What is your church all about, at the core? Do your buildings and facilities reflect what is absolutely most important? TAG’s Transforming Church team talks about a church’s “code” as being the essence of what a church is all about. Your church’s code is what makes your church unique from any other church – even from churches who share your same doctrine. And your buildings and facilities must align with your code.
Imagine a barometer. Code, when applied in a healthy way, enables us to measure the climate within our church as well as how external forces are shaping us.
Think of a rudder. The code keeps us on the right path and enables us to safely reach our destination, but it is not the same thing as our destination. It provides the stability to navigate turbulent waters as we move toward our destination.
Consider a magnet. The code attracts people to the church who fit that code and who are eager to buy into and exemplify the code.
Envision a picture frame. The code frames everything that we do, providing boundaries, color, and shape – but its rarely the thing that we pay attention. A few months after Hurricane Ivan destroyed much of the panhandle of Florida, I was driving on a recently opened road on Pensacola Beach. Despite nearly around-the-clock work to restore the beach community, it still looked like a war zone – once luxurious homes littered like into giant toothpicks, and the beaches themselves rearranged and nearly destroyed.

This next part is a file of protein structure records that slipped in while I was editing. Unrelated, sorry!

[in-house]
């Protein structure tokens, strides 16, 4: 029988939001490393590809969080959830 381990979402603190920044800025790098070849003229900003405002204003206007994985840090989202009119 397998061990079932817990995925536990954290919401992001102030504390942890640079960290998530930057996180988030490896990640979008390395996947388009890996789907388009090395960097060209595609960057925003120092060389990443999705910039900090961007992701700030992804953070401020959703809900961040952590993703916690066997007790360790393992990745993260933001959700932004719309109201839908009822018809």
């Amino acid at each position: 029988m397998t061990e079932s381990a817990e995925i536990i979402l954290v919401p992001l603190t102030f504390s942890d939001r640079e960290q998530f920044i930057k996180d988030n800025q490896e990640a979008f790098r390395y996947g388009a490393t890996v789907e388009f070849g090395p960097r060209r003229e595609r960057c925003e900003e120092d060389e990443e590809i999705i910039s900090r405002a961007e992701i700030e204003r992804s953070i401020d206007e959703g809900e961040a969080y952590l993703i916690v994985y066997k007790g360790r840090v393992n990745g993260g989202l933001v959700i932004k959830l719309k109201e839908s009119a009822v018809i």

As I drove along, I began to notice the focus of the restoration work: a series of giant machines – each at least the length of a freight car. Into each of these machines, sand was continually being pumped and filtered. The debris – every imaginable form of glass, wood, steel, and plastic was then emptied into giant piles was the sand was returned. For months, the machines worked round the clock to filter miles and miles of beach! Years after Ivan, the work continues. That is the work of code provides – a filter for what the church is and what it becomes, what the church does and doesn’t do, what the church permits and doesn’t permit. A healthy code screens and sifts, keeping out ideas and decisions that do not fit the code. Those who resonate with the code tend to stay in the organization; those who don’t, leave–or never apply in the first place.
Once your church has truly defined its code, you will want to filter everything through the code. Your values should protect the code. Your mission statement should reinforce your code. Your vision should express your code in the coming years. Your code should guide decision-making. It should empower who leads, who is hired, and who is fired. Just as sand is the essential for beach living – it defines it – so code should determine everything your church does. All that is not sand should be jettisoned as debris.
Kevin Ford is the Chief Visionary Officer, and a principal at TAG Consulting. He’s known for developing leaders who choose to successfully transform their organization to meet the challenges that they face.